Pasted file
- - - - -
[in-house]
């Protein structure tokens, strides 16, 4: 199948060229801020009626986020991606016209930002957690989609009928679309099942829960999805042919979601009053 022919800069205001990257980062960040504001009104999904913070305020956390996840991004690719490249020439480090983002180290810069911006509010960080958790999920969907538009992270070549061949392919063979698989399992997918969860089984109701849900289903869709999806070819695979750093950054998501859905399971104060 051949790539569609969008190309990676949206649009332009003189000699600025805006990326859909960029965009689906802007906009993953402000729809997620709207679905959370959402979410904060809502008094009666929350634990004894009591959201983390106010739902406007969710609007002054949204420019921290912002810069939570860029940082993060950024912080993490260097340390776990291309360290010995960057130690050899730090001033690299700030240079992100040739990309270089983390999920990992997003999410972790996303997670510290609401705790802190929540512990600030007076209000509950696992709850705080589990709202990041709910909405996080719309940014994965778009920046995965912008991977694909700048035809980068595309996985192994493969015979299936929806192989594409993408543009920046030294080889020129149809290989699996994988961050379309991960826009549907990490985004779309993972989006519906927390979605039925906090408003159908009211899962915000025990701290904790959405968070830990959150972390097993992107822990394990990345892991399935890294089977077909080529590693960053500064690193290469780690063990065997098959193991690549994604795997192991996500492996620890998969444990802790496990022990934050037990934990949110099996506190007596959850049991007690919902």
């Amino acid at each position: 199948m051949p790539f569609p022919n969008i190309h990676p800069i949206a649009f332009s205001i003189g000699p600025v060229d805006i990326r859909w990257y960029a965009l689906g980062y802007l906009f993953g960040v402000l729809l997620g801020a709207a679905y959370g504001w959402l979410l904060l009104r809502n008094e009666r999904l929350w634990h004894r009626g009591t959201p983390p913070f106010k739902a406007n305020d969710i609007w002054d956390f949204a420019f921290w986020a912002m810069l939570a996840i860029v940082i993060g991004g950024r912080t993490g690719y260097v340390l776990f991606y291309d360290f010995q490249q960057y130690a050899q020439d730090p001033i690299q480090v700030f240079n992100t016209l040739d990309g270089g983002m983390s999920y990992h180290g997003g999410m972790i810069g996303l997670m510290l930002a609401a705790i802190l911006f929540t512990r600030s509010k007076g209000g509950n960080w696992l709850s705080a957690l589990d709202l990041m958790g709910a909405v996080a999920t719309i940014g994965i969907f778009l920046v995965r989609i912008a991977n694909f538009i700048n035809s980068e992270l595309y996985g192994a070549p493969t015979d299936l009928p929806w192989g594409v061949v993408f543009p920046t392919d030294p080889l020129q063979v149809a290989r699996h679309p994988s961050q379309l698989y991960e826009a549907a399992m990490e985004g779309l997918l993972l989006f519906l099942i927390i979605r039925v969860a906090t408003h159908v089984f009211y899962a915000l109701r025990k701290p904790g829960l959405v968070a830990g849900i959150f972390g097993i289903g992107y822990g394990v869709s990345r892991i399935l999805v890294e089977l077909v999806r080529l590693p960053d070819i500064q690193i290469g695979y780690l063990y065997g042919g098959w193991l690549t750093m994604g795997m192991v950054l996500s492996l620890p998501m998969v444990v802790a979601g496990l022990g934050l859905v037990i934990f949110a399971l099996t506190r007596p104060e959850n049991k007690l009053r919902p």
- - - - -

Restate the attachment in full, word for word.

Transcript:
[in-house]
């Protein structure tokens, strides 16, 4: 199948060229801020009626986020991606016209930002957690989609009928679309099942829960999805042919979601009053 022919800069205001990257980062960040504001009104999904913070305020956390996840991004690719490249020439480090983002180290810069911006509010960080958790999920969907538009992270070549061949392919063979698989399992997918969860089984109701849900289903869709999806070819695979750093950054998501859905399971104060 051949790539569609969008190309990676949206649009332009003189000699600025805006990326859909960029965009689906802007906009993953402000729809997620709207679905959370959402979410904060809502008094009666929350634990004894009591959201983390106010739902406007969710609007002054949204420019921290912002810069939570860029940082993060950024912080993490260097340390776990291309360290010995960057130690050899730090001033690299700030240079992100040739990309270089983390999920990992997003999410972790996303997670510290609401705790802190929540512990600030007076209000509950696992709850705080589990709202990041709910909405996080719309940014994965778009920046995965912008991977694909700048035809980068595309996985192994493969015979299936929806192989594409993408543009920046030294080889020129149809290989699996994988961050379309991960826009549907990490985004779309993972989006519906927390979605039925906090408003159908009211899962915000025990701290904790959405968070830990959150972390097993992107822990394990990345892991399935890294089977077909080529590693960053500064690193290469780690063990065997098959193991690549994604795997192991996500492996620890998969444990802790496990022990934050037990934990949110099996506190007596959850049991007690919902």
């Amino acid at each position: 199948m051949p790539f569609p022919n969008i190309h990676p800069i949206a649009f332009s205001i003189g000699p600025v060229d805006i990326r859909w990257y960029a965009l689906g980062y802007l906009f993953g960040v402000l729809l997620g801020a709207a679905y959370g504001w959402l979410l904060l009104r809502n008094e009666r999904l929350w634990h004894r009626g009591t959201p983390p913070f106010k739902a406007n305020d969710i609007w002054d956390f949204a420019f921290w986020a912002m810069l939570a996840i860029v940082i993060g991004g950024r912080t993490g690719y260097v340390l776990f991606y291309d360290f010995q490249q960057y130690a050899q020439d730090p001033i690299q480090v700030f240079n992100t016209l040739d990309g270089g983002m983390s999920y990992h180290g997003g999410m972790i810069g996303l997670m510290l930002a609401a705790i802190l911006f929540t512990r600030s509010k007076g209000g509950n960080w696992l709850s705080a957690l589990d709202l990041m958790g709910a909405v996080a999920t719309i940014g994965i969907f778009l920046v995965r989609i912008a991977n694909f538009i700048n035809s980068e992270l595309y996985g192994a070549p493969t015979d299936l009928p929806w192989g594409v061949v993408f543009p920046t392919d030294p080889l020129q063979v149809a290989r699996h679309p994988s961050q379309l698989y991960e826009a549907a399992m990490e985004g779309l997918l993972l989006f519906l099942i927390i979605r039925v969860a906090t408003h159908v089984f009211y899962a915000l109701r025990k701290p904790g829960l959405v968070a830990g849900i959150f972390g097993i289903g992107y822990g394990v869709s990345r892991i399935l999805v890294e089977l077909v999806r080529l590693p960053d070819i500064q690193i290469g695979y780690l063990y065997g042919g098959w193991l690549t750093m994604g795997m192991v950054l996500s492996l620890p998501m998969v444990v802790a979601g496990l022990g934050l859905v037990i934990f949110a399971l099996t506190r007596p104060e959850n049991k007690l009053r919902p």